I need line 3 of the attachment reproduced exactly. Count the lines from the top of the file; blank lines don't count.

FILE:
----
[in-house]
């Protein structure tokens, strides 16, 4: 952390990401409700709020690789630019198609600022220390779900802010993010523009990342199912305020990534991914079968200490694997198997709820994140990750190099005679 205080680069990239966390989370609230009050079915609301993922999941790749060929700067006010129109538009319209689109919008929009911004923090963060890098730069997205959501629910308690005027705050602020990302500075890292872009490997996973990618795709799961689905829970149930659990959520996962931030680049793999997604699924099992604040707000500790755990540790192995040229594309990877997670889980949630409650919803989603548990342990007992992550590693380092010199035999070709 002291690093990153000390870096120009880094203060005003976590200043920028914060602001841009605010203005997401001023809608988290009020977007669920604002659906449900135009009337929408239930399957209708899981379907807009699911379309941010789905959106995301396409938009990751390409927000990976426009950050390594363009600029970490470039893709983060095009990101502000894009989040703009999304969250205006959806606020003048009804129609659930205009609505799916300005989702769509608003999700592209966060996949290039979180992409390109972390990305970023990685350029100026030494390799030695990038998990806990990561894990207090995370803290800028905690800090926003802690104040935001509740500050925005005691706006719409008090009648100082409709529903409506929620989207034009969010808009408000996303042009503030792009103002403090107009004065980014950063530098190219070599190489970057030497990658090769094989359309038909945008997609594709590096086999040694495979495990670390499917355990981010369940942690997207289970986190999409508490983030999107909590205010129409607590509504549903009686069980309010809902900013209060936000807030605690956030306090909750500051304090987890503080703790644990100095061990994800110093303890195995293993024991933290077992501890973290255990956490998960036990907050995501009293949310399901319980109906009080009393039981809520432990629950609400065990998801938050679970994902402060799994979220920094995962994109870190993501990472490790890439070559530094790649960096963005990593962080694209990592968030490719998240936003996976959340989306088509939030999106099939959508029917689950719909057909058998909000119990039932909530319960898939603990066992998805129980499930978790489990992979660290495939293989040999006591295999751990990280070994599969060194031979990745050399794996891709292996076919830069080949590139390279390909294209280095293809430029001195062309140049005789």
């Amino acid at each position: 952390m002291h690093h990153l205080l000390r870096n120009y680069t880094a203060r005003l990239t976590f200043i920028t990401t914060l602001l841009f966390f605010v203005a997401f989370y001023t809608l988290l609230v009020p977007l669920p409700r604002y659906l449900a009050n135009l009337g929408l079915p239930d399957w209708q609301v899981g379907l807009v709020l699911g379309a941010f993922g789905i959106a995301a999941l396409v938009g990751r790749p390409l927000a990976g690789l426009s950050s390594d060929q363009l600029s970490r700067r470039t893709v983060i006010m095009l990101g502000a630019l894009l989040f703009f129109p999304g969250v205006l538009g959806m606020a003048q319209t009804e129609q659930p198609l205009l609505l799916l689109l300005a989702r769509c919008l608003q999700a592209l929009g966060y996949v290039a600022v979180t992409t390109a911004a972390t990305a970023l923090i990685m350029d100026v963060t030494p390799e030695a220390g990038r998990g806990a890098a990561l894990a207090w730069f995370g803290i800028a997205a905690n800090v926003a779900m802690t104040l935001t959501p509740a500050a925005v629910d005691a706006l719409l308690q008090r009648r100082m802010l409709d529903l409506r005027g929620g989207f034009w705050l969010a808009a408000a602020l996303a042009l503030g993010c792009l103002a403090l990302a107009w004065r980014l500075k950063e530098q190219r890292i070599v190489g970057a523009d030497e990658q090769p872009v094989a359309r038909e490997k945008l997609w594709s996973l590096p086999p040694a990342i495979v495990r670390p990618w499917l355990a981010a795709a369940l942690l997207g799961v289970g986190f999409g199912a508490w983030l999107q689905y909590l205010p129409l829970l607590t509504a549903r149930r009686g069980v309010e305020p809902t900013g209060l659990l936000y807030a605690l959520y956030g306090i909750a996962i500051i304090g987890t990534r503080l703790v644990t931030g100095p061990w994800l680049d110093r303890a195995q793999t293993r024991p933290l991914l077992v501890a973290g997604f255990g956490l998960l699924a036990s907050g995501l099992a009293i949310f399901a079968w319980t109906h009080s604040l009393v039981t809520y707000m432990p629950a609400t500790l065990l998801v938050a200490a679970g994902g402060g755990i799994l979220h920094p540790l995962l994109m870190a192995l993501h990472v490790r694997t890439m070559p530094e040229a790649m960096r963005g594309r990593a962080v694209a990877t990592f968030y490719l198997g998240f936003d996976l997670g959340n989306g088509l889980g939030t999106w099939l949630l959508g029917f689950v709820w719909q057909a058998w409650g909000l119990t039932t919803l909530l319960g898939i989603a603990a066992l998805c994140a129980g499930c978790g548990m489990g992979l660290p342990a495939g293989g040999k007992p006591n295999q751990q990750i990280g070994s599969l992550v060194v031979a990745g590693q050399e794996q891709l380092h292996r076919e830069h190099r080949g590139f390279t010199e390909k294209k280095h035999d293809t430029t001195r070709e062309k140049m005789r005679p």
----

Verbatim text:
């Amino acid at each position: 952390m002291h690093h990153l205080l000390r870096n120009y680069t880094a203060r005003l990239t976590f200043i920028t990401t914060l602001l841009f966390f605010v203005a997401f989370y001023t809608l988290l609230v009020p977007l669920p409700r604002y659906l449900a009050n135009l009337g929408l079915p239930d399957w209708q609301v899981g379907l807009v709020l699911g379309a941010f993922g789905i959106a995301a999941l396409v938009g990751r790749p390409l927000a990976g690789l426009s950050s390594d060929q363009l600029s970490r700067r470039t893709v983060i006010m095009l990101g502000a630019l894009l989040f703009f129109p999304g969250v205006l538009g959806m606020a003048q319209t009804e129609q659930p198609l205009l609505l799916l689109l300005a989702r769509c919008l608003q999700a592209l929009g966060y996949v290039a600022v979180t992409t390109a911004a972390t990305a970023l923090i990685m350029d100026v963060t030494p390799e030695a220390g990038r998990g806990a890098a990561l894990a207090w730069f995370g803290i800028a997205a905690n800090v926003a779900m802690t104040l935001t959501p509740a500050a925005v629910d005691a706006l719409l308690q008090r009648r100082m802010l409709d529903l409506r005027g929620g989207f034009w705050l969010a808009a408000a602020l996303a042009l503030g993010c792009l103002a403090l990302a107009w004065r980014l500075k950063e530098q190219r890292i070599v190489g970057a523009d030497e990658q090769p872009v094989a359309r038909e490997k945008l997609w594709s996973l590096p086999p040694a990342i495979v495990r670390p990618w499917l355990a981010a795709a369940l942690l997207g799961v289970g986190f999409g199912a508490w983030l999107q689905y909590l205010p129409l829970l607590t509504a549903r149930r009686g069980v309010e305020p809902t900013g209060l659990l936000y807030a605690l959520y956030g306090i909750a996962i500051i304090g987890t990534r503080l703790v644990t931030g100095p061990w994800l680049d110093r303890a195995q793999t293993r024991p933290l991914l077992v501890a973290g997604f255990g956490l998960l699924a036990s907050g995501l099992a009293i949310f399901a079968w319980t109906h009080s604040l009393v039981t809520y707000m432990p629950a609400t500790l065990l998801v938050a200490a679970g994902g402060g755990i799994l979220h920094p540790l995962l994109m870190a192995l993501h990472v490790r694997t890439m070559p530094e040229a790649m960096r963005g594309r990593a962080v694209a990877t990592f968030y490719l198997g998240f936003d996976l997670g959340n989306g088509l889980g939030t999106w099939l949630l959508g029917f689950v709820w719909q057909a058998w409650g909000l119990t039932t919803l909530l319960g898939i989603a603990a066992l998805c994140a129980g499930c978790g548990m489990g992979l660290p342990a495939g293989g040999k007992p006591n295999q751990q990750i990280g070994s599969l992550v060194v031979a990745g590693q050399e794996q891709l380092h292996r076919e830069h190099r080949g590139f390279t010199e390909k294209k280095h035999d293809t430029t001195r070709e062309k140049m005789r005679p």